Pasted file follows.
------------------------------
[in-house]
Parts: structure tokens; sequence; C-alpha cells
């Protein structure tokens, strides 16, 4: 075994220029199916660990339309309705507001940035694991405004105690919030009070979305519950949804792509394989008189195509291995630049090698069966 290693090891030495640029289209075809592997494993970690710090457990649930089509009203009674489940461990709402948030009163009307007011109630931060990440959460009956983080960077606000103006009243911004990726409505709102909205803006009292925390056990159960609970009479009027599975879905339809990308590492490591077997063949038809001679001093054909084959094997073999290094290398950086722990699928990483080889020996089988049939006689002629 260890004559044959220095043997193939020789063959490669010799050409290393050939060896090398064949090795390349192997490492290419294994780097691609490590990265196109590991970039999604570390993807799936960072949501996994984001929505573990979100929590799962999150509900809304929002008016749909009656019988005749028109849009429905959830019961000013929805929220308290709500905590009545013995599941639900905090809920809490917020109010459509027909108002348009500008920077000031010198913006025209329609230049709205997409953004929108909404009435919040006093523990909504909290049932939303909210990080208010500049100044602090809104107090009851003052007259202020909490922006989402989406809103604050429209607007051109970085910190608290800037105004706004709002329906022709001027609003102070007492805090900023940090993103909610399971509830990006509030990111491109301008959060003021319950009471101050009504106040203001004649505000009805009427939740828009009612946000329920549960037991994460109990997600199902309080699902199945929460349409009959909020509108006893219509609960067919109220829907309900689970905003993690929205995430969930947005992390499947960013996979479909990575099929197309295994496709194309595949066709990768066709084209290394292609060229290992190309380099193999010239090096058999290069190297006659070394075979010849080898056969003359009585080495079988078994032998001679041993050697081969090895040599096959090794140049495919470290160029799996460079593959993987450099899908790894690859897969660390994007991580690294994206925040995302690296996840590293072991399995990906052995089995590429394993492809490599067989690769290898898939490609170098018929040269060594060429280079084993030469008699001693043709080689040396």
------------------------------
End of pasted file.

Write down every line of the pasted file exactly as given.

[in-house]
Parts: structure tokens; sequence; C-alpha cells
């Protein structure tokens, strides 16, 4: 075994220029199916660990339309309705507001940035694991405004105690919030009070979305519950949804792509394989008189195509291995630049090698069966 290693090891030495640029289209075809592997494993970690710090457990649930089509009203009674489940461990709402948030009163009307007011109630931060990440959460009956983080960077606000103006009243911004990726409505709102909205803006009292925390056990159960609970009479009027599975879905339809990308590492490591077997063949038809001679001093054909084959094997073999290094290398950086722990699928990483080889020996089988049939006689002629 260890004559044959220095043997193939020789063959490669010799050409290393050939060896090398064949090795390349192997490492290419294994780097691609490590990265196109590991970039999604570390993807799936960072949501996994984001929505573990979100929590799962999150509900809304929002008016749909009656019988005749028109849009429905959830019961000013929805929220308290709500905590009545013995599941639900905090809920809490917020109010459509027909108002348009500008920077000031010198913006025209329609230049709205997409953004929108909404009435919040006093523990909504909290049932939303909210990080208010500049100044602090809104107090009851003052007259202020909490922006989402989406809103604050429209607007051109970085910190608290800037105004706004709002329906022709001027609003102070007492805090900023940090993103909610399971509830990006509030990111491109301008959060003021319950009471101050009504106040203001004649505000009805009427939740828009009612946000329920549960037991994460109990997600199902309080699902199945929460349409009959909020509108006893219509609960067919109220829907309900689970905003993690929205995430969930947005992390499947960013996979479909990575099929197309295994496709194309595949066709990768066709084209290394292609060229290992190309380099193999010239090096058999290069190297006659070394075979010849080898056969003359009585080495079988078994032998001679041993050697081969090895040599096959090794140049495919470290160029799996460079593959993987450099899908790894690859897969660390994007991580690294994206925040995302690296996840590293072991399995990906052995089995590429394993492809490599067989690769290898898939490609170098018929040269060594060429280079084993030469008699001693043709080689040396």